Book Quotes:

"I guess what you have to ask yourself is how much time and energy you want to spend on looking backwards."

"I fell even more in love with the man I was always destined to be with."


Book Rating: 2/5



Reading Map:



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2016 Book List

2016 Book List

1. Wabi-sabi: For Artists, Designers, Poets and Philosophers by Leonard Koren
2. To All The Boys I've Loved Before by Jenny Han
3. P.S. I Still Love You by Jenny Han
4. A Wrinkle in Time by Madeleine L'Engle
5. The Heir by Kiera Cass
6. The Crown by Kiera Cass
7. Fractured by Dani Atkins
8. Love Fortunes and Other Disasters by Kimberly Karalius
9. Paper Princess by Erin Watt
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30 First Dates

Book: 30 First Dates by Stacey Wiedower 


Synopsis: Erin Crawford is a relationship blogger with a bucket list and a vendetta. After years of horrible luck in relationships, she decides to start a blog called "30 First Dates." Her mission: go out with 30 men before her 30th birthday, all to find a non-jerk in 30 dates or less. As she blogs about her sometimes humorous and sometimes laughably bad dates, she crosses off her bucket list of 30 things she wants to do before she turns 30—and kills two birds with one stone by completing the items on her dates! In fourteen months she skydives, skinnydips, crashes a wedding, travels to multiple cities and lives way outside her comfort zone. The only question is, as her birthday approaches and her list grows smaller, will Erin be able to find love? Or is she destined to be a first-date-only kind of girl? [via Amazon]

Book Notes:

The thing about reading chick lits is you open yourself up to a certain predictability in terms of the story-telling process. It's popcorn romance on paper that happens to be just as comforting as a night in with Netflix. But then you kind of realise that after going through the library of RomComs on Netflix, there's certainly a big difference between an ABC/Hallmark movie as compared to the classics that we all secretly still own and collected on DVDs. The stories are cliche, but it all goes back to the story-telling, the characters and the lessons learned in between.

I wish I could rate this book with as much stars like the reviews on Amazon, but 30 First Dates is simply a mediocre attempt at trying to be romantic, witty and empowering. In the first five pages, you've pretty much solved that entire plot, and it was quite an accomplishment that I actually finished it. It did have some moments of sudden insights, but overall if I needed a reminder from life, I would reach for other books. 

On a more personal note, it scares me so much that the life I imagined by 30 is no where close to what I plotted it out to be a decade ago. In fact everything during that college conversation in the bench never came true. Perhaps it was flawed from the beginning, given I was planning a life with my then boyfriend whom I thought was perfect for me because he checked out perfectly on my list. Looking back on it now, everything was just one big illusion that I set myself up to believe my life was moving towards a direction with a future plotted out highly dependent on external factors to make me happy.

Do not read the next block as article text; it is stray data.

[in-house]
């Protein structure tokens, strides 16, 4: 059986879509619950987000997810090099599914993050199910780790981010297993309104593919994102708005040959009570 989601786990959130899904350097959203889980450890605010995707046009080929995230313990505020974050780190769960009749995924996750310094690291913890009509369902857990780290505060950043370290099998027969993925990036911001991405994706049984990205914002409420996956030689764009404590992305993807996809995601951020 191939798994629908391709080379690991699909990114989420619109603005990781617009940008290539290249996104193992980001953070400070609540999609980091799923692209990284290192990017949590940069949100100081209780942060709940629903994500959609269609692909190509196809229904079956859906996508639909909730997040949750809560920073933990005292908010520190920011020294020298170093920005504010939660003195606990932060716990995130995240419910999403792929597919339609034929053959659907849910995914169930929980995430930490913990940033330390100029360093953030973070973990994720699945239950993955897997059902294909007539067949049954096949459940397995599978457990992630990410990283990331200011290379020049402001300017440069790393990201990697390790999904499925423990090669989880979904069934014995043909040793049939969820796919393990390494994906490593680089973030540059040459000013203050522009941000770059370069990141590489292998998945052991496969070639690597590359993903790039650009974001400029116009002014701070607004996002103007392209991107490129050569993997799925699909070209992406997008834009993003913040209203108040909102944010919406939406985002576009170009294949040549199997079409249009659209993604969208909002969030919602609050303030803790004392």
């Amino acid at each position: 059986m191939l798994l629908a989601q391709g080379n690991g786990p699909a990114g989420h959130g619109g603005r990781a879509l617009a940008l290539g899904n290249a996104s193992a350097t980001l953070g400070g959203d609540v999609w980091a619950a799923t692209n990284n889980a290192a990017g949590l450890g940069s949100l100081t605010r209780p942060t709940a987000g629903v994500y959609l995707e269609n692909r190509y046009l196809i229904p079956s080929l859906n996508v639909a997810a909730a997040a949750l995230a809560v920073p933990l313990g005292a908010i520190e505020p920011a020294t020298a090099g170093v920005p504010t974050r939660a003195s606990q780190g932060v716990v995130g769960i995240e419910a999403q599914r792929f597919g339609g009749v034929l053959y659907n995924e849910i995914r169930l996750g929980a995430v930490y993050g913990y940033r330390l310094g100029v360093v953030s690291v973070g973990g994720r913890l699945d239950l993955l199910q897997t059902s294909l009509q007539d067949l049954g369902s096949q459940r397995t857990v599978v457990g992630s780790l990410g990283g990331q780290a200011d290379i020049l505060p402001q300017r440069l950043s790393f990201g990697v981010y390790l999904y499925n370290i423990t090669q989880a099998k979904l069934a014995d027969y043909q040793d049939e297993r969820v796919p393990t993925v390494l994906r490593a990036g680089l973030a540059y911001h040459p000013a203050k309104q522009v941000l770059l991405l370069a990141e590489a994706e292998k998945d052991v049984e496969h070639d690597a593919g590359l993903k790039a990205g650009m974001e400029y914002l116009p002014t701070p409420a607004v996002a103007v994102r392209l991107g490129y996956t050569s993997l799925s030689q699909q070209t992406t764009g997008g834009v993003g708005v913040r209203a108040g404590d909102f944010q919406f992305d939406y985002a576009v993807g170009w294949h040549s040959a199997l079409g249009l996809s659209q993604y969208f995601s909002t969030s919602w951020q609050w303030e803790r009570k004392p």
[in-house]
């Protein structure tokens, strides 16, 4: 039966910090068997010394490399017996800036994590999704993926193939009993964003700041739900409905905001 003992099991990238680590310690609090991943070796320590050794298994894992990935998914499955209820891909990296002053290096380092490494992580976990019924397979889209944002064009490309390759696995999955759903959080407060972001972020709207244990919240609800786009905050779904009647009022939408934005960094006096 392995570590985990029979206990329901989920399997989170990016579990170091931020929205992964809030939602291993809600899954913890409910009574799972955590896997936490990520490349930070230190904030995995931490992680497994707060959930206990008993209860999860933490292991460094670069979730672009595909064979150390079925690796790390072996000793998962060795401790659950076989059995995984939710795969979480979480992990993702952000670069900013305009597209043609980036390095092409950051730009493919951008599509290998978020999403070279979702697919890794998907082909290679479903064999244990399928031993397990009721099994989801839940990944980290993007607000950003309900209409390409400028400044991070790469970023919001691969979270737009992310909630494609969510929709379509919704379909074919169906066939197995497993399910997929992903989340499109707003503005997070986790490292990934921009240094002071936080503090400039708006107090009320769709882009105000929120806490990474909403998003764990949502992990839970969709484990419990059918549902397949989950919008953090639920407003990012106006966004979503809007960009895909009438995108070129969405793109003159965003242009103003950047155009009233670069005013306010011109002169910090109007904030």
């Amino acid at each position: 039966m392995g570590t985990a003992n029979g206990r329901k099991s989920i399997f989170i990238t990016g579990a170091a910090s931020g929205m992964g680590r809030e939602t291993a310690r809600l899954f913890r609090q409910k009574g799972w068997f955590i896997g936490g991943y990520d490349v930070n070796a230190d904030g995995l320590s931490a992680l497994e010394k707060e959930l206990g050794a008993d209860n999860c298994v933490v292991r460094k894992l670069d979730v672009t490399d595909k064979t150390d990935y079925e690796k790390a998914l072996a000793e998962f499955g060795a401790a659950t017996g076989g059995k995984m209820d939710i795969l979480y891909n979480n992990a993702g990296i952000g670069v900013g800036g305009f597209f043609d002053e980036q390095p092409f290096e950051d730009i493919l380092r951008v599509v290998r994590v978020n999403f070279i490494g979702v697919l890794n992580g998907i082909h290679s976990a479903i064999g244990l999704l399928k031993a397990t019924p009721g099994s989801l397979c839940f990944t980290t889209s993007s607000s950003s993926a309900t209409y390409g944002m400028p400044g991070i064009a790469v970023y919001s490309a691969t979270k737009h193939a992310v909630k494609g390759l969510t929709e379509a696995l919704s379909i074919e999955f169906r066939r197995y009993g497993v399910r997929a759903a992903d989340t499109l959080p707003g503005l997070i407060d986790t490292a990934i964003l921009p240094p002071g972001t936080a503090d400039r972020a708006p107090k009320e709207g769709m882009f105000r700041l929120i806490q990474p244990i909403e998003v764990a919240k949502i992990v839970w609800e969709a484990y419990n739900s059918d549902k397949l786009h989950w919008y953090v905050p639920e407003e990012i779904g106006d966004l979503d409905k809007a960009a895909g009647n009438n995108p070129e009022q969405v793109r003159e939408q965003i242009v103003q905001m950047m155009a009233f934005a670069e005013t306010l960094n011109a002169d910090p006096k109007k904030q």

There's something about turning 30 that I can't seem to properly grasp, or at the very least I am trying to let it go. It is definitely a milestone, much like turning 18 or 21, but to be driven mad by society's definition of what 30 has to be is something I am working on. Sometimes it is difficult to wake up in your late twenties only to realise that you haven't figured anything out, even worse if you realise you haven't actually lived. So yes, I am working on that and just reminding myself that sometimes my life doesn't have to be the perfect time line. 

Book Quotes: 

"Why did thirty feel like this precipice—this craggy, critical ledge with a 10,000 foot drop and no safety net?"

"Were those things Ben talked about—house, mortgage, kids—the net? Were they the answer? Those things she hadn't known she wanted, at least not consciously, now felt like some giant secret the rest of the world had failed to let her in on. A great big cosmic joke on her."

"Nope, it was growing pains—that was all. Thirty was the new twenty. She just hadn't grown up yet."

"If you want to do something different, do it. This is the time of life to figure stuff out. Obviously you've figured that out or you wouldn't be writing the blog. So you've already taken some chances. Take another one."

"She was a different story. She felt like she'd been running on the same track for years and suddenly realised it was the wrong track."

"You're young, you're smart, you have every single opportunity in the world out there waiting for you to grab it. You aren't tied down to a mortgage or a husband or even a job anymore. And so you don't have any of those things. So what? You still have time to create yourself, to figure out what you love to do. A lot of people recreate themselves over and over again. If you don't experience new and different things, how can you even begin to know what is right for you?"

"I only wish I had that kind of fire about something more important than my own fumbling inadequacy at committing to a profession or holding down a relationship."

"She'd wanted to change her life, and now it seemed her life was changing her."

"Honestly, the more perfect somebody's life looks, the more complicated it probably is."

"How will you know if it's the right move?"

"Love just wasn't something to be experimented with."